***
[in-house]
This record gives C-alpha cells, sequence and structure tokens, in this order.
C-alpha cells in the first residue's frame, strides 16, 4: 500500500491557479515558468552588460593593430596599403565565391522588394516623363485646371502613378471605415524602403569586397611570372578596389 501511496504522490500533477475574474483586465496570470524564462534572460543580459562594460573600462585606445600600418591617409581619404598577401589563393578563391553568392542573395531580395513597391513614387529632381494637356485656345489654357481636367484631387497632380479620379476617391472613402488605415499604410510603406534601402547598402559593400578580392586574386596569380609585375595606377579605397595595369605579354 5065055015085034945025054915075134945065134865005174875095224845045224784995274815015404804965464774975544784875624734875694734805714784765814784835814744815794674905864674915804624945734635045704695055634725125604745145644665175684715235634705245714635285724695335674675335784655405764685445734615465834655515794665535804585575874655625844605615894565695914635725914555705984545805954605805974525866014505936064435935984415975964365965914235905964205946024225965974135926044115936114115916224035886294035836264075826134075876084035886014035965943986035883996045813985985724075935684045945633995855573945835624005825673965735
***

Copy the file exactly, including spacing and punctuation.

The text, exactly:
[in-house]
This record gives C-alpha cells, sequence and structure tokens, in this order.
C-alpha cells in the first residue's frame, strides 16, 4: 500500500491557479515558468552588460593593430596599403565565391522588394516623363485646371502613378471605415524602403569586397611570372578596389 501511496504522490500533477475574474483586465496570470524564462534572460543580459562594460573600462585606445600600418591617409581619404598577401589563393578563391553568392542573395531580395513597391513614387529632381494637356485656345489654357481636367484631387497632380479620379476617391472613402488605415499604410510603406534601402547598402559593400578580392586574386596569380609585375595606377579605397595595369605579354 5065055015085034945025054915075134945065134865005174875095224845045224784995274815015404804965464774975544784875624734875694734805714784765814784835814744815794674905864674915804624945734635045704695055634725125604745145644665175684715235634705245714635285724695335674675335784655405764685445734615465834655515794665535804585575874655625844605615894565695914635725914555705984545805954605805974525866014505936064435935984415975964365965914235905964205946024225965974135926044115936114115916224035886294035836264075826134075876084035886014035965943986035883996045813985985724075935684045945633995855573945835624005825673965735